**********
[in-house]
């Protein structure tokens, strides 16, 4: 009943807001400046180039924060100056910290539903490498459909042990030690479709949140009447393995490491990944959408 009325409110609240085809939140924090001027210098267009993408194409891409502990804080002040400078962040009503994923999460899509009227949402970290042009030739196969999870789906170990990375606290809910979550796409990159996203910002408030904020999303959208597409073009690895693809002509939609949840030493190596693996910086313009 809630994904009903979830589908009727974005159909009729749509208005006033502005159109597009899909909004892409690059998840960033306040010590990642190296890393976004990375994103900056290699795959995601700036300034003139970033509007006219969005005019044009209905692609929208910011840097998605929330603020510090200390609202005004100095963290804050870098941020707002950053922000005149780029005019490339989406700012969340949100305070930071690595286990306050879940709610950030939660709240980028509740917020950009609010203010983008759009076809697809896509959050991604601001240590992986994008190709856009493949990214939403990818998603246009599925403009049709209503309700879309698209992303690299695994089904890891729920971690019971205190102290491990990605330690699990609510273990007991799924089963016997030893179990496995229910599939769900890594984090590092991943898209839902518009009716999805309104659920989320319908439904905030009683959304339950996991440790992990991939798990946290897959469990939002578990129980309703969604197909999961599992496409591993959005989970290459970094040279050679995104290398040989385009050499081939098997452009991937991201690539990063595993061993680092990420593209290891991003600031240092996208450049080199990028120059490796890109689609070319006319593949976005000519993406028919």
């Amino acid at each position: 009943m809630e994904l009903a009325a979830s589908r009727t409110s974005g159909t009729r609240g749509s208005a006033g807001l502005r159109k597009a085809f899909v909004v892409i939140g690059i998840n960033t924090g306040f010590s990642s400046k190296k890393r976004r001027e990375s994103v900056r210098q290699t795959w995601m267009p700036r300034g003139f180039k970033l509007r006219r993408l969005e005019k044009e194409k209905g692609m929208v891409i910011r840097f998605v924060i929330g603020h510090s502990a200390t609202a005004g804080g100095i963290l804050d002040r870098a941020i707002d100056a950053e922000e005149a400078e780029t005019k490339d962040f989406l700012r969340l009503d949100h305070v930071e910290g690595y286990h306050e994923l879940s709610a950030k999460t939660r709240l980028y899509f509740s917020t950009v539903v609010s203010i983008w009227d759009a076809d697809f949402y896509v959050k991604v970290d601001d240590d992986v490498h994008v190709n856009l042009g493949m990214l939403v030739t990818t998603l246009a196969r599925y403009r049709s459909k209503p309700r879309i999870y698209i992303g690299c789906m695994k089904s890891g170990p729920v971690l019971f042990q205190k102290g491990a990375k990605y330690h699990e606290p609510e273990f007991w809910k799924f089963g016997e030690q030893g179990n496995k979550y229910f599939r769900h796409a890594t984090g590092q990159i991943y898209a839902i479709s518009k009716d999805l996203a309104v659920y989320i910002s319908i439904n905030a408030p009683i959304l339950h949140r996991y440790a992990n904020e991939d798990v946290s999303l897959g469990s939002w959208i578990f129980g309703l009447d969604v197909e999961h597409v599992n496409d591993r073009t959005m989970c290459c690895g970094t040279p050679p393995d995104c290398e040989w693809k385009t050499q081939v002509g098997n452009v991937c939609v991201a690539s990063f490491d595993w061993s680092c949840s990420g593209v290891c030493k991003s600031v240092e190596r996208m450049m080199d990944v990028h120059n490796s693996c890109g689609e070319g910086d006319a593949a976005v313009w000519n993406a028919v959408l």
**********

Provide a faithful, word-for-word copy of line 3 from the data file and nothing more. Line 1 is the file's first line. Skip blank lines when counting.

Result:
């Amino acid at each position: 009943m809630e994904l009903a009325a979830s589908r009727t409110s974005g159909t009729r609240g749509s208005a006033g807001l502005r159109k597009a085809f899909v909004v892409i939140g690059i998840n960033t924090g306040f010590s990642s400046k190296k890393r976004r001027e990375s994103v900056r210098q290699t795959w995601m267009p700036r300034g003139f180039k970033l509007r006219r993408l969005e005019k044009e194409k209905g692609m929208v891409i910011r840097f998605v924060i929330g603020h510090s502990a200390t609202a005004g804080g100095i963290l804050d002040r870098a941020i707002d100056a950053e922000e005149a400078e780029t005019k490339d962040f989406l700012r969340l009503d949100h305070v930071e910290g690595y286990h306050e994923l879940s709610a950030k999460t939660r709240l980028y899509f509740s917020t950009v539903v609010s203010i983008w009227d759009a076809d697809f949402y896509v959050k991604v970290d601001d240590d992986v490498h994008v190709n856009l042009g493949m990214l939403v030739t990818t998603l246009a196969r599925y403009r049709s459909k209503p309700r879309i999870y698209i992303g690299c789906m695994k089904s890891g170990p729920v971690l019971f042990q205190k102290g491990a990375k990605y330690h699990e606290p609510e273990f007991w809910k799924f089963g016997e030690q030893g179990n496995k979550y229910f599939r769900h796409a890594t984090g590092q990159i991943y898209a839902i479709s518009k009716d999805l996203a309104v659920y989320i910002s319908i439904n905030a408030p009683i959304l339950h949140r996991y440790a992990n904020e991939d798990v946290s999303l897959g469990s939002w959208i578990f129980g309703l009447d969604v197909e999961h597409v599992n496409d591993r073009t959005m989970c290459c690895g970094t040279p050679p393995d995104c290398e040989w693809k385009t050499q081939v002509g098997n452009v991937c939609v991201a690539s990063f490491d595993w061993s680092c949840s990420g593209v290891c030493k991003s600031v240092e190596r996208m450049m080199d990944v990028h120059n490796s693996c890109g689609e070319g910086d006319a593949a976005v313009w000519n993406a028919v959408l």